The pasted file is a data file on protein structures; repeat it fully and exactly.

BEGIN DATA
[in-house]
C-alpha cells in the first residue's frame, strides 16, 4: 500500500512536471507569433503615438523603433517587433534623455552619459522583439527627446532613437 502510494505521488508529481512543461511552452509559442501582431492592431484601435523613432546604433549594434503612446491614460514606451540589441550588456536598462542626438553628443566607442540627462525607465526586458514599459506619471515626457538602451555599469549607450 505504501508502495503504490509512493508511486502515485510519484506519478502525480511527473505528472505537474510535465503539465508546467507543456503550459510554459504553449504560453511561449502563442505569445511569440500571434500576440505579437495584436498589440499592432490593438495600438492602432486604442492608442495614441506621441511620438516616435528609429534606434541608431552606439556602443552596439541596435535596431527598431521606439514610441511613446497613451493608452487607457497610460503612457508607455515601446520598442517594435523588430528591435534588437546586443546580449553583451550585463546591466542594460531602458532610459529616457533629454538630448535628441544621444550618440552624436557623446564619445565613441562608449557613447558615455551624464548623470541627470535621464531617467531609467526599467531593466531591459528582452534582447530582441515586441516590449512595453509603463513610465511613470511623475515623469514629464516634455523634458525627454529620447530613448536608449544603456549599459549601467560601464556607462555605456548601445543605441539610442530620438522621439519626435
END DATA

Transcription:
[in-house]
C-alpha cells in the first residue's frame, strides 16, 4: 500500500512536471507569433503615438523603433517587433534623455552619459522583439527627446532613437 502510494505521488508529481512543461511552452509559442501582431492592431484601435523613432546604433549594434503612446491614460514606451540589441550588456536598462542626438553628443566607442540627462525607465526586458514599459506619471515626457538602451555599469549607450 505504501508502495503504490509512493508511486502515485510519484506519478502525480511527473505528472505537474510535465503539465508546467507543456503550459510554459504553449504560453511561449502563442505569445511569440500571434500576440505579437495584436498589440499592432490593438495600438492602432486604442492608442495614441506621441511620438516616435528609429534606434541608431552606439556602443552596439541596435535596431527598431521606439514610441511613446497613451493608452487607457497610460503612457508607455515601446520598442517594435523588430528591435534588437546586443546580449553583451550585463546591466542594460531602458532610459529616457533629454538630448535628441544621444550618440552624436557623446564619445565613441562608449557613447558615455551624464548623470541627470535621464531617467531609467526599467531593466531591459528582452534582447530582441515586441516590449512595453509603463513610465511613470511623475515623469514629464516634455523634458525627454529620447530613448536608449544603456549599459549601467560601464556607462555605456548601445543605441539610442530620438522621439519626435